While the first implementation date of the 2012 Occupational Safety & Health Administration (OSHA) Hazard Communication Standard ─ the employee training deadline on Dec. 1, 2013 – is more than a year away, there remains consternation among safety professionals as to how to understand and meet the new regulations, especially as it relates to the Globally Harmonized System’s (GHS) classification of chemicals. These concerns were evident during Labelmaster’s June GHS webinar, “GHS and the New Hazcom Revision: What You Need to Think About Now.”
In response to customer inquiries, Labelmaster is preparing two additional free webinars for 2012 that will examine the complex topic of GHS classification of chemicals. This two-part series will be presented in an easy-to-understand manner and will include question-and-answer segments.
- Register for GHS Classification of Chemicals and the 2012 Hazcom Standard – Part I (September 27, 1:00 p.m. CDT)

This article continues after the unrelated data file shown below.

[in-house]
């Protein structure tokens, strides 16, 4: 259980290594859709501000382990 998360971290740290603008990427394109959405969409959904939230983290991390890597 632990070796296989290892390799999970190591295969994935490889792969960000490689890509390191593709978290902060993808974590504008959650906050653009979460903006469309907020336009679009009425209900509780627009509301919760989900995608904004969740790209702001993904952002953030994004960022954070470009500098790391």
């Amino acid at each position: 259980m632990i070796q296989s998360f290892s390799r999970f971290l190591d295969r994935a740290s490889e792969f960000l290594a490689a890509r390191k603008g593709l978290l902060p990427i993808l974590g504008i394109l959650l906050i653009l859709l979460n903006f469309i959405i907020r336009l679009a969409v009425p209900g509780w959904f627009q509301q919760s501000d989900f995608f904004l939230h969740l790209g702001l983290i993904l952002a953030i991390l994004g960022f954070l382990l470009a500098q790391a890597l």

- Register for GHS Classification of Chemicals and the 2012 Hazcom Standard – Part II (November 8, 1:00 p.m. CST)
Both webinars will be facilitated by Paul Burgess, Labelmaster’s Staff Regulatory Specialist on the 2012 Hazcom Standard and GHS. Paul’s training and experience include degrees from both the University of Washington and Governor’s State University, professional certification as a U.S. Environmental Protection Agency (EPA) Hazardous Waste Operations and Emergency Response Standard (HAZPOWER) Specialist. Paul is also certified in the Federal Transportation Worker Identification Credential program (TWIC). Altogether, Paul has more than 30 years’ experience in the EH&S/Hazcom/Dangerous Goods sector, including work in the military, interstate trucking, heavy manufacturing, and common railroad settings.
For additional GHS implementation information, please visit the Labelmaster GHS resources site. We offer a variety of GHS compliance products, including training programs and reinforcement tools (training cards, posters and wallet cards), pictogram labels, drum labels, custom labels, SDS binders and stations, and workplace hazard signage.